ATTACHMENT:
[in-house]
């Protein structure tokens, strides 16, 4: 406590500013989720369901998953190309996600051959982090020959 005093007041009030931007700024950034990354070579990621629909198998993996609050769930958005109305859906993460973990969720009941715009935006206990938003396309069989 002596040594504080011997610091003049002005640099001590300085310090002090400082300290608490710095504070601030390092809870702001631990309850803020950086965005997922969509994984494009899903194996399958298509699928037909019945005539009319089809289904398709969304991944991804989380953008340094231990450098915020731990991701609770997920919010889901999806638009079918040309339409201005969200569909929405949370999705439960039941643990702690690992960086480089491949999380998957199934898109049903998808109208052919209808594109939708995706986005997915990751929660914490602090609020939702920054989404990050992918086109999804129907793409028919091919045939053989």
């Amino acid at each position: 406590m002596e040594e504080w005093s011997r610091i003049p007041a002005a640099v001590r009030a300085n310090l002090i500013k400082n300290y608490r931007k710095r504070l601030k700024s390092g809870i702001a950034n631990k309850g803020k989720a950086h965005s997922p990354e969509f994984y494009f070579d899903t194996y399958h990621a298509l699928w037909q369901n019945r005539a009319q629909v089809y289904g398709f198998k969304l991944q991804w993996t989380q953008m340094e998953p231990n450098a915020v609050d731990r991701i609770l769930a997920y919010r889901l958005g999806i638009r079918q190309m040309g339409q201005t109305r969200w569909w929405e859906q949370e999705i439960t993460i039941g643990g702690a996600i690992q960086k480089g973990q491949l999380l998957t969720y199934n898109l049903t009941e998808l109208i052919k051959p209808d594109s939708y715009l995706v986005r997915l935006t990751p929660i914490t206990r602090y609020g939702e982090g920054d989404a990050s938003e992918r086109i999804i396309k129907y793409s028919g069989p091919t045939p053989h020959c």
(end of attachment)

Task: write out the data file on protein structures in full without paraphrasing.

[in-house]
């Protein structure tokens, strides 16, 4: 406590500013989720369901998953190309996600051959982090020959 005093007041009030931007700024950034990354070579990621629909198998993996609050769930958005109305859906993460973990969720009941715009935006206990938003396309069989 002596040594504080011997610091003049002005640099001590300085310090002090400082300290608490710095504070601030390092809870702001631990309850803020950086965005997922969509994984494009899903194996399958298509699928037909019945005539009319089809289904398709969304991944991804989380953008340094231990450098915020731990991701609770997920919010889901999806638009079918040309339409201005969200569909929405949370999705439960039941643990702690690992960086480089491949999380998957199934898109049903998808109208052919209808594109939708995706986005997915990751929660914490602090609020939702920054989404990050992918086109999804129907793409028919091919045939053989």
């Amino acid at each position: 406590m002596e040594e504080w005093s011997r610091i003049p007041a002005a640099v001590r009030a300085n310090l002090i500013k400082n300290y608490r931007k710095r504070l601030k700024s390092g809870i702001a950034n631990k309850g803020k989720a950086h965005s997922p990354e969509f994984y494009f070579d899903t194996y399958h990621a298509l699928w037909q369901n019945r005539a009319q629909v089809y289904g398709f198998k969304l991944q991804w993996t989380q953008m340094e998953p231990n450098a915020v609050d731990r991701i609770l769930a997920y919010r889901l958005g999806i638009r079918q190309m040309g339409q201005t109305r969200w569909w929405e859906q949370e999705i439960t993460i039941g643990g702690a996600i690992q960086k480089g973990q491949l999380l998957t969720y199934n898109l049903t009941e998808l109208i052919k051959p209808d594109s939708y715009l995706v986005r997915l935006t990751p929660i914490t206990r602090y609020g939702e982090g920054d989404a990050s938003e992918r086109i999804i396309k129907y793409s028919g069989p091919t045939p053989h020959c």